by Mark Van Proyen
Lisa McCutcheon’s 16 works on paper play sly tricks on the mind’s eye, prompting double-takes and re-considerations. Chief among these are disruptions of the ways that immediate graphic presence and imaginary distance inhabit the same picture space. In other words, these works are at once “here” and “there,” and for that reason, they are energetic, lively and subtly uncanny.
Half of the works measure around 30 x 22 inches and feature solitary, centrally placed forms set on or against white paper. These clustered forms contain interlaced floral elements reprised in distinct, differently scaled layers, the majority being tropical in appearance. One could be forgiven for thinking that these vegetative forms are the consequences of a prolonged Photoshop binge, but closer inspection reveals other more obscure methods coming into play. For example, in Root Series No. 1, we can ascertain collage elements applied to mylar, mixed with photo transfers on finely woven fabric, all combined to reveal what appears to be an intertwined clot of root balls resembling a disembodied heart. In Feather Series No. 4, McCutcheon adds gesturally applied water-based paint to her process, blending muted colors to echo and enliven the respirating involutions and extravolutions of her multi-generational shapes.
The edges between the white paper and collage elements are particularly interesting because they reveal so much variety and rhythmic unpredictability, looking like satellite views of the coastlines of landmasses shaped by fluctuating internal and external pressures. At differing junctures, these edges can be as sharp as a thorn or as soft as a freshly harvested tobacco leaf, mirroring and counterpointing the characteristics of the perfervid vegetation represented in the work’s source material. McCutcheon’s attention to the edges of her collages suggests that she has closely examined Clyfford Still’s work, taking inspiration from the ways that his shapes expand and contract in relation to the totalities of their pictorial organization. The consistent central placement of the clusters reinforces a presentational stasis that is at odds with the work’s livelier aspects. Maybe this is a way of creating tension between the static and non-static elements of these works, but it also creates a stabilizing effect that makes them seem unnecessarily inert, frozen in graphic space as if they were specimens anxiously awaiting categorization.
The eight larger works in the exhibition are much more dynamic. One reason is that they feature shapes akin to those mentioned above, all formulated at different sizes and dispersed across the picture surface in what a first glance appear to be random arrangements. Pictorial drama arises from how these forms evoke chains of tropical islands viewed from high altitude, presuming that we can imagine the expanses of white paper as the surface of a surrounding body of water. They offer a seamless synthesis of schematic cartography and pictorial detail. And because negative space is so adroitly activated, we can also imagine unseen geomantic energies lurking between and underneath the clusters, adding additional mystery to their shape and character.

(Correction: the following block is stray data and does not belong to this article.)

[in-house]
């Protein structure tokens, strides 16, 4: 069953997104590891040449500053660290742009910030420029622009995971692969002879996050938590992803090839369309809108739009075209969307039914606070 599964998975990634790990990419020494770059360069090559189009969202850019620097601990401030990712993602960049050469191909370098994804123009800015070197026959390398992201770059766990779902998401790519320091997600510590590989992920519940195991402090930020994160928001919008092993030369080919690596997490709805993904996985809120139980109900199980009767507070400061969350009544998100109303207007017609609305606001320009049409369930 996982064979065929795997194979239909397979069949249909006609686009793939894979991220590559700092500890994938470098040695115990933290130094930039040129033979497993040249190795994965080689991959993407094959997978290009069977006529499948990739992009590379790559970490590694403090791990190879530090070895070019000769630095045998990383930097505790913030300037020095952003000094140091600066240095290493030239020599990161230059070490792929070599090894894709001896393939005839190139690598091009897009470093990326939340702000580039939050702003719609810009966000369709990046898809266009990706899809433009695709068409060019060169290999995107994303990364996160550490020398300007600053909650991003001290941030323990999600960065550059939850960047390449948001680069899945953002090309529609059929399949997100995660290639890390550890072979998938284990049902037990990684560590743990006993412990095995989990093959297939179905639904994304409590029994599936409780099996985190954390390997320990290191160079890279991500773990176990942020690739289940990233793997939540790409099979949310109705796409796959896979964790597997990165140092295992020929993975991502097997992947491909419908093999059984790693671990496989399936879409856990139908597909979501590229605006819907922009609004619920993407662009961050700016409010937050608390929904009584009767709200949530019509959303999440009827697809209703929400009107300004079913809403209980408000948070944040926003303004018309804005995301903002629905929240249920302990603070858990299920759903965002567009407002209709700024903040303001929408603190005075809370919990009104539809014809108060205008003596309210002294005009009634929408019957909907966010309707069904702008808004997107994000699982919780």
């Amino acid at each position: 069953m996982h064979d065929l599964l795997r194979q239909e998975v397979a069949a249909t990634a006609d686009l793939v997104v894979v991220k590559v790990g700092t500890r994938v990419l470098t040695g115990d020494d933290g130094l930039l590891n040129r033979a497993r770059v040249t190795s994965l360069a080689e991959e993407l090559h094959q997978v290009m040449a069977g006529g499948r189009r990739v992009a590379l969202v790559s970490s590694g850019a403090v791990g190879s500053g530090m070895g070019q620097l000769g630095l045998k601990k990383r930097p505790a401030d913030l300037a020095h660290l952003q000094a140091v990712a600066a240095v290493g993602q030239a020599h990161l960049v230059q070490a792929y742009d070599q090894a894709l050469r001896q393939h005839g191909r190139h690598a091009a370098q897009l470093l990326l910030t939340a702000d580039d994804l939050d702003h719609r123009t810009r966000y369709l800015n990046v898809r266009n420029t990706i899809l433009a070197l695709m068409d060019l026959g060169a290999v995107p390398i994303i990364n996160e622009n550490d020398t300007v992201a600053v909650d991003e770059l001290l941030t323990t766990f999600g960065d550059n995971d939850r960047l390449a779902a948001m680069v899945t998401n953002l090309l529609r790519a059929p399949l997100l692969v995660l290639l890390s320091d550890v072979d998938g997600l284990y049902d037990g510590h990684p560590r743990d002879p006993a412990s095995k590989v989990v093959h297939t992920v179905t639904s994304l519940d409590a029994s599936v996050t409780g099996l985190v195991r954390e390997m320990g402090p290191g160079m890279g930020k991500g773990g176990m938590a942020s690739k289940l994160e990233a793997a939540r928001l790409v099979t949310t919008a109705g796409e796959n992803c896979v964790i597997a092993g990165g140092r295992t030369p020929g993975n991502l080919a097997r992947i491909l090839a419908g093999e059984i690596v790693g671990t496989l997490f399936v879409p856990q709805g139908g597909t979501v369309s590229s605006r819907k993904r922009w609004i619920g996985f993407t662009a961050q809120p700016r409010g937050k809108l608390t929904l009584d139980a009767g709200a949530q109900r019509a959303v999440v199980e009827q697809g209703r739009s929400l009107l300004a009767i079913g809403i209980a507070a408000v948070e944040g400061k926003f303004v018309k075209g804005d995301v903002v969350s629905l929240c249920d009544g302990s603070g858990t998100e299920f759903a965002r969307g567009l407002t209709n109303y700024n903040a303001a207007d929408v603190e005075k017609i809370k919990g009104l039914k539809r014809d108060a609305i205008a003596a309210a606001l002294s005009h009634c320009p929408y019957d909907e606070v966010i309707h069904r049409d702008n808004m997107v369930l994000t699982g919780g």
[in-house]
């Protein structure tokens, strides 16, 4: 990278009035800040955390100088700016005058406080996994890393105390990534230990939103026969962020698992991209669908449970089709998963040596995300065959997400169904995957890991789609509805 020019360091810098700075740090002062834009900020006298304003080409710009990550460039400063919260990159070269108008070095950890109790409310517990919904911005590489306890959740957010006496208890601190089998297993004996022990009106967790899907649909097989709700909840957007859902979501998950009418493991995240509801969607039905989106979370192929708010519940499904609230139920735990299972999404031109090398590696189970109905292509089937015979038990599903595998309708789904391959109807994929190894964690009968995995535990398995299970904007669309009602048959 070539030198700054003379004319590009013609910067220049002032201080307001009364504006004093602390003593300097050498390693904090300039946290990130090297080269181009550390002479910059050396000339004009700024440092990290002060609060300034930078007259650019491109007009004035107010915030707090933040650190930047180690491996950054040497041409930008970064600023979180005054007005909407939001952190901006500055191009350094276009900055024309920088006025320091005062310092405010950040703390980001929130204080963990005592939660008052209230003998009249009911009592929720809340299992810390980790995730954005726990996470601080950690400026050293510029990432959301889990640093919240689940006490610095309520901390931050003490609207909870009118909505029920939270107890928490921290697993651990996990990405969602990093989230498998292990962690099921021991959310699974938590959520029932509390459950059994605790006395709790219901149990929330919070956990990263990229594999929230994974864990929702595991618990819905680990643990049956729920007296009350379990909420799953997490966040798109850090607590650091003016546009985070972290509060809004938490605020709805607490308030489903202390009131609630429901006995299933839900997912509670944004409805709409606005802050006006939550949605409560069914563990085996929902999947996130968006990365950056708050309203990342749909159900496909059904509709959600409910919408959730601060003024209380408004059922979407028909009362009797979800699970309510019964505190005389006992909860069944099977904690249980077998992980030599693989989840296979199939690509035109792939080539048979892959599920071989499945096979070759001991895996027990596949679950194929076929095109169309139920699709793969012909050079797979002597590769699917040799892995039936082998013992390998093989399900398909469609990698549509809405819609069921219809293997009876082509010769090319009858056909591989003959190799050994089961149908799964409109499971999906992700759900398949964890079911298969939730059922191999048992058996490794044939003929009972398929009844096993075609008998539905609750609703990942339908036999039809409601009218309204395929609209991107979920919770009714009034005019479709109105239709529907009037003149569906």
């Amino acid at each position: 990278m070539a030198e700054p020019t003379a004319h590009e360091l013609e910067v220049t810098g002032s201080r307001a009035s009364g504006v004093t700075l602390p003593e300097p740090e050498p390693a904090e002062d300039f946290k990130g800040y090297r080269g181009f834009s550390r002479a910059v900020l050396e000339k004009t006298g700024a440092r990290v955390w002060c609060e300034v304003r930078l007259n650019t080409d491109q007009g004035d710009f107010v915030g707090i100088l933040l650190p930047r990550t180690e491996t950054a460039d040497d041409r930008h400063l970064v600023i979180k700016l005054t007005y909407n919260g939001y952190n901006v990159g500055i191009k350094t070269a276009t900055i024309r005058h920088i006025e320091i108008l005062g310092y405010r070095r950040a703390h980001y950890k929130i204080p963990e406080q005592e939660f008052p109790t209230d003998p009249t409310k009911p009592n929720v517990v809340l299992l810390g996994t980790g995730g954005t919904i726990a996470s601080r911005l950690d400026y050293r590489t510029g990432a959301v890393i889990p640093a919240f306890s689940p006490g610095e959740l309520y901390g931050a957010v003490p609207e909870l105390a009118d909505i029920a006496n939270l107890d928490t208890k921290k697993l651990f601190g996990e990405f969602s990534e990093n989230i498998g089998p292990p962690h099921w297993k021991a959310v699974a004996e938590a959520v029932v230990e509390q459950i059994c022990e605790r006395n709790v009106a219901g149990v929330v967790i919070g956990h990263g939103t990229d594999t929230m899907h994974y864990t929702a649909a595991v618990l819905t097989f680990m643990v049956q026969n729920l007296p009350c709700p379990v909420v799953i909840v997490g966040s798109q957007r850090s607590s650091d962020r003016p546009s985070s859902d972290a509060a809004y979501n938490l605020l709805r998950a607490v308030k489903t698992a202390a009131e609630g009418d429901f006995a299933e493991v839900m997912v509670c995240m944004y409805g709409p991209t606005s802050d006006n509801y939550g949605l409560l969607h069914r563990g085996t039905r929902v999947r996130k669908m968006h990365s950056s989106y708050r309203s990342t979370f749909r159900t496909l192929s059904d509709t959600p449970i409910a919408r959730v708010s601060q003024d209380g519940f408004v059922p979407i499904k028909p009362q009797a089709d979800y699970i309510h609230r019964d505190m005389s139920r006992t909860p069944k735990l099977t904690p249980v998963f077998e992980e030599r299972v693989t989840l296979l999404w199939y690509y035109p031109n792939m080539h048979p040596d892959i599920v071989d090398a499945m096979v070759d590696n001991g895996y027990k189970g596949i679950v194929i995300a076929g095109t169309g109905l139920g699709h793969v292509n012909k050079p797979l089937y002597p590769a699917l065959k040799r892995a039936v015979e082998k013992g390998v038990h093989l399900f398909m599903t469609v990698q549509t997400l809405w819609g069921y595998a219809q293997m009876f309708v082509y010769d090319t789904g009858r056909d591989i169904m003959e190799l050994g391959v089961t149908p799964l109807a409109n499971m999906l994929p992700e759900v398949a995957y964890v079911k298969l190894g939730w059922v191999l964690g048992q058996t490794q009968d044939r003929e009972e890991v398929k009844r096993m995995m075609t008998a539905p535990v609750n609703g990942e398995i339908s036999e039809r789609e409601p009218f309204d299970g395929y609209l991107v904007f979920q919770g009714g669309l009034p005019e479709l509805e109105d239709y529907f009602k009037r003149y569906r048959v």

There is something ineffable about the way McCutcheon’s larger works seem randomly generated at first glance and compositionally unified on close examination. They point to painters of Song Dynasty China, such as Ma Yuan (1160-1225), who was known as “one corner Ma,” because of his propensity to locate the pictorial incidents of his paintings in a single corner of his compositions, letting atmospheric subtleties hint of energetic worlds beyond the work’s immediate representational focus. Song Dynasty painters called this kind of activated negative space Liubai, which is something McCutcheon’s largest works exhibit to great effect. Of equal importance are the multi-generational surfaces of McCutcheon’s cluster-shapes, which seem to mimic the cut-and-paste functions of Photoshop without conceding the tactile activation that is usually sacrificed by the brittle homogeneity of digital image output. Handmade mimics of digital imaging effects? Surely, this is an idea whose time has come.
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Lisa McCutcheon: “Bloom” @ Dolby Chadwick Gallery to February 26, 2022.
About the author: Mark Van Proyen’s visual work and written commentaries emphasize the tragic consequences of blind faith in economies of narcissistic reward. Since 2003, he has been a corresponding editor for Art in America. His recent publications include: Facing Innocence: The Art of Gottfried Helnwein (2011) and Cirian Logic and the Painting of Preconstruction (2010). To learn more about Mark Van Proyen, read Alex Mak’s interview on Broke-Ass Stuart’s website.